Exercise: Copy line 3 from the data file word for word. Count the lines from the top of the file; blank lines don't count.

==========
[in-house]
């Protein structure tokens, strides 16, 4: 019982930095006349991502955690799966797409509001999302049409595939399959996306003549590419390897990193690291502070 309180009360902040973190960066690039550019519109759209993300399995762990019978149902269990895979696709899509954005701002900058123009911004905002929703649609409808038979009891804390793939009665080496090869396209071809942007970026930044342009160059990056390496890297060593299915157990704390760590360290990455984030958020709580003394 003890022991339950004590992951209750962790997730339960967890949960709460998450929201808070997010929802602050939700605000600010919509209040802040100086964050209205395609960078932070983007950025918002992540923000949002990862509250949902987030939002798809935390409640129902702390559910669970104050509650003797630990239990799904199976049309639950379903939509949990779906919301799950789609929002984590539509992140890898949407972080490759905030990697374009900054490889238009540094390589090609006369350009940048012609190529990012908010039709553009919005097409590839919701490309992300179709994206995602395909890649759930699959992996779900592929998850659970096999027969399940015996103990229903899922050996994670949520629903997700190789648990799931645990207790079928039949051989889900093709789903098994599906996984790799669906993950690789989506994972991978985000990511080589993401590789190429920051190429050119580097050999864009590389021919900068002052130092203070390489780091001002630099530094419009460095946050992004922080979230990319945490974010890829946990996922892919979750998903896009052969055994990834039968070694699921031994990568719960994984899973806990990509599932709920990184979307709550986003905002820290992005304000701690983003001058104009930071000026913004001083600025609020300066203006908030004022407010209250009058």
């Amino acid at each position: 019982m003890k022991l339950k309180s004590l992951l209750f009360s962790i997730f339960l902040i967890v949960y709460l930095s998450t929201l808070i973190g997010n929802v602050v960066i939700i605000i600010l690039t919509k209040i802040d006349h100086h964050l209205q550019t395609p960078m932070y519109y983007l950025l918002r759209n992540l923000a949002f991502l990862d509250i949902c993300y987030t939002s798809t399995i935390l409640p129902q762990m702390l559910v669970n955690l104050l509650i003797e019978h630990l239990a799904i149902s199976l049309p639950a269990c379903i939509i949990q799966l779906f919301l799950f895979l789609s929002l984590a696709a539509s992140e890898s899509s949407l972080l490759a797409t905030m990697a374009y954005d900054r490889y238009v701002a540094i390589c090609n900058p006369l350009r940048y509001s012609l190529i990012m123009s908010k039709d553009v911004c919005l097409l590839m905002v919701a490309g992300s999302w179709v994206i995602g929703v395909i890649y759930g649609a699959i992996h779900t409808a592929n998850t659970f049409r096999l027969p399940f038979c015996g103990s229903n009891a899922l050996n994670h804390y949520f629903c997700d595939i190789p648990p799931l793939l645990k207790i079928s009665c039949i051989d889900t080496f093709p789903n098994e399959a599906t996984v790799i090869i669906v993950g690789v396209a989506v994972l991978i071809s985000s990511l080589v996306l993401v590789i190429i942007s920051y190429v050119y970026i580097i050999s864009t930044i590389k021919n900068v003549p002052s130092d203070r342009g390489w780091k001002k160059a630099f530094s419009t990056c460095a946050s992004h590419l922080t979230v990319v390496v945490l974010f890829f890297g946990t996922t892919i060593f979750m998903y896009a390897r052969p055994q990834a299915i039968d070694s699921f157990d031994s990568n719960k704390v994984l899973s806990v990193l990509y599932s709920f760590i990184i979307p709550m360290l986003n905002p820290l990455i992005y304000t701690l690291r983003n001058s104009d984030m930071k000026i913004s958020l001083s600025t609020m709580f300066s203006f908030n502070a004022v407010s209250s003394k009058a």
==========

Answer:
């Amino acid at each position: 019982m003890k022991l339950k309180s004590l992951l209750f009360s962790i997730f339960l902040i967890v949960y709460l930095s998450t929201l808070i973190g997010n929802v602050v960066i939700i605000i600010l690039t919509k209040i802040d006349h100086h964050l209205q550019t395609p960078m932070y519109y983007l950025l918002r759209n992540l923000a949002f991502l990862d509250i949902c993300y987030t939002s798809t399995i935390l409640p129902q762990m702390l559910v669970n955690l104050l509650i003797e019978h630990l239990a799904i149902s199976l049309p639950a269990c379903i939509i949990q799966l779906f919301l799950f895979l789609s929002l984590a696709a539509s992140e890898s899509s949407l972080l490759a797409t905030m990697a374009y954005d900054r490889y238009v701002a540094i390589c090609n900058p006369l350009r940048y509001s012609l190529i990012m123009s908010k039709d553009v911004c919005l097409l590839m905002v919701a490309g992300s999302w179709v994206i995602g929703v395909i890649y759930g649609a699959i992996h779900t409808a592929n998850t659970f049409r096999l027969p399940f038979c015996g103990s229903n009891a899922l050996n994670h804390y949520f629903c997700d595939i190789p648990p799931l793939l645990k207790i079928s009665c039949i051989d889900t080496f093709p789903n098994e399959a599906t996984v790799i090869i669906v993950g690789v396209a989506v994972l991978i071809s985000s990511l080589v996306l993401v590789i190429i942007s920051y190429v050119y970026i580097i050999s864009t930044i590389k021919n900068v003549p002052s130092d203070r342009g390489w780091k001002k160059a630099f530094s419009t990056c460095a946050s992004h590419l922080t979230v990319v390496v945490l974010f890829f890297g946990t996922t892919i060593f979750m998903y896009a390897r052969p055994q990834a299915i039968d070694s699921f157990d031994s990568n719960k704390v994984l899973s806990v990193l990509y599932s709920f760590i990184i979307p709550m360290l986003n905002p820290l990455i992005y304000t701690l690291r983003n001058s104009d984030m930071k000026i913004s958020l001083s600025t609020m709580f300066s203006f908030n502070a004022v407010s209250s003394k009058a």